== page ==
In Great Dunmow, Essex, England, Flitch Day is held every four years.
Flitch Day originated in neighbouring Little Dunmow, and used to be annual. A flitch of bacon is presented to any newlywed couple who, after a year and 1 day of marriage, can say that they have not for a single moment regretted their marriage. The couple has to give their oath before the whole town, kneeling in the churchyard on two stones. Then the couple is carried throughout the town, with their flitch of bacon paraded before them.
The custom may have started as far back as King Henry III’s time in the 1200s (by Lord Robert Fitzwalter, 1244.) The custom was abolished by 1809, as being vulgar, but it was revived at the end of the 1800s.
Literature & Lore
“You shall swear by custom of confession,
If ever you made nuptial trangression,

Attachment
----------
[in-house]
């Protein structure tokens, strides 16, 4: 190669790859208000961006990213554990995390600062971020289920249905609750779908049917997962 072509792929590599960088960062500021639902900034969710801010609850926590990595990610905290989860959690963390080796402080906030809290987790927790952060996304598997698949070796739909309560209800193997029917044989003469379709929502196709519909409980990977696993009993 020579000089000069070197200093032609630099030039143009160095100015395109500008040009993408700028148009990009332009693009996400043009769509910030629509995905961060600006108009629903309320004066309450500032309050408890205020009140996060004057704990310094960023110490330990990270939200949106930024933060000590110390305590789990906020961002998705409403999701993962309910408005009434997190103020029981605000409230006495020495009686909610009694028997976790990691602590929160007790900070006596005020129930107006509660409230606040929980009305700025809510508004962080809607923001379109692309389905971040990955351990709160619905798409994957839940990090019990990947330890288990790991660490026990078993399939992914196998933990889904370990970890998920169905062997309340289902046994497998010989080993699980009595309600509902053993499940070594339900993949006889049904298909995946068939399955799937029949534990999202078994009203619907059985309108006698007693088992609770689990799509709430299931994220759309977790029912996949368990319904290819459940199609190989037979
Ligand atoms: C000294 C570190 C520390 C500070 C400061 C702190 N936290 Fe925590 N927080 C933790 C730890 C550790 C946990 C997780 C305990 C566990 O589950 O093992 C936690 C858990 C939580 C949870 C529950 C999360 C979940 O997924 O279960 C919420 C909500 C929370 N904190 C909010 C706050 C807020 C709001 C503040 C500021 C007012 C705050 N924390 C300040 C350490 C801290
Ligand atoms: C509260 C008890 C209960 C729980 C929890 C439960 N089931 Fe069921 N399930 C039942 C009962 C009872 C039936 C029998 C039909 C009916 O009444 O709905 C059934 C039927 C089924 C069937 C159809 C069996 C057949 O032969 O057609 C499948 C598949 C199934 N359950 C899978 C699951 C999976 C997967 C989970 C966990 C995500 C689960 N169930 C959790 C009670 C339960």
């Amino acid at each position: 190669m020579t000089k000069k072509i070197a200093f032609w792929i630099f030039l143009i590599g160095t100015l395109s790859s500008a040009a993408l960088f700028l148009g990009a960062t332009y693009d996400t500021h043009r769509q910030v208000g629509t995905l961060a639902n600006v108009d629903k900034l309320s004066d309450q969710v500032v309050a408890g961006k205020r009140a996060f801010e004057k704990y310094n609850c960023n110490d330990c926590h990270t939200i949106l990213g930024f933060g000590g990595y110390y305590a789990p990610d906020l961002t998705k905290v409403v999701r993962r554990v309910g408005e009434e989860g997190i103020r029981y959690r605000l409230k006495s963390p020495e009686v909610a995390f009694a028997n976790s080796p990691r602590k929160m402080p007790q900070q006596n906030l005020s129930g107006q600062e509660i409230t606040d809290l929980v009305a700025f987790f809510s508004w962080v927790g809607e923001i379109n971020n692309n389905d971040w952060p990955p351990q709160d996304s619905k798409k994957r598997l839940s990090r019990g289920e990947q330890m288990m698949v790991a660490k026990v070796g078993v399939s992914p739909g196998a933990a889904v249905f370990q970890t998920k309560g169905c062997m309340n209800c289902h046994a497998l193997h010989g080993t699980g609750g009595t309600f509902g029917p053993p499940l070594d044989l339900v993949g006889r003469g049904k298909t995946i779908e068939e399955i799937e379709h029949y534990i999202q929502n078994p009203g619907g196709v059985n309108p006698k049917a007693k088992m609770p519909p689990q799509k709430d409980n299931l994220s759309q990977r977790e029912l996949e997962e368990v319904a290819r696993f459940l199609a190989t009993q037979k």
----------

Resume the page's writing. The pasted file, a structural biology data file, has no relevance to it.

Be you either married man or wife,
If you have brawls or contentious strife
Or otherwise, at bed or at board,
Offended each other in deed or word:
Or, since the parish-clerk said Amen,
You wish’d yourselves unmarried agen,
Or in a twelvemonth and a day,
Repented not in thought any way,
But continued true in thought and desire
As when you join’d hands in the quire.
If to these conditions, without all feare,
Of your own accord you will freely swear,
A whole gammon of bacon you shall receive,
And bear it hence with love and good leave;
For this is our custom at Dunmow well knowne,
Though the pleasure be ours, the bacon’s your own.”
Full many a night they sighed out ‘Welaway!’
The bacon was not brought them home, I trow,
That some men have in Essex at Dunmowe” — Wife of Bath, Chaucer.
“He may fetch a flitch of bacon from Dunmow” is an old saying referring to a man who is very kind to his wife.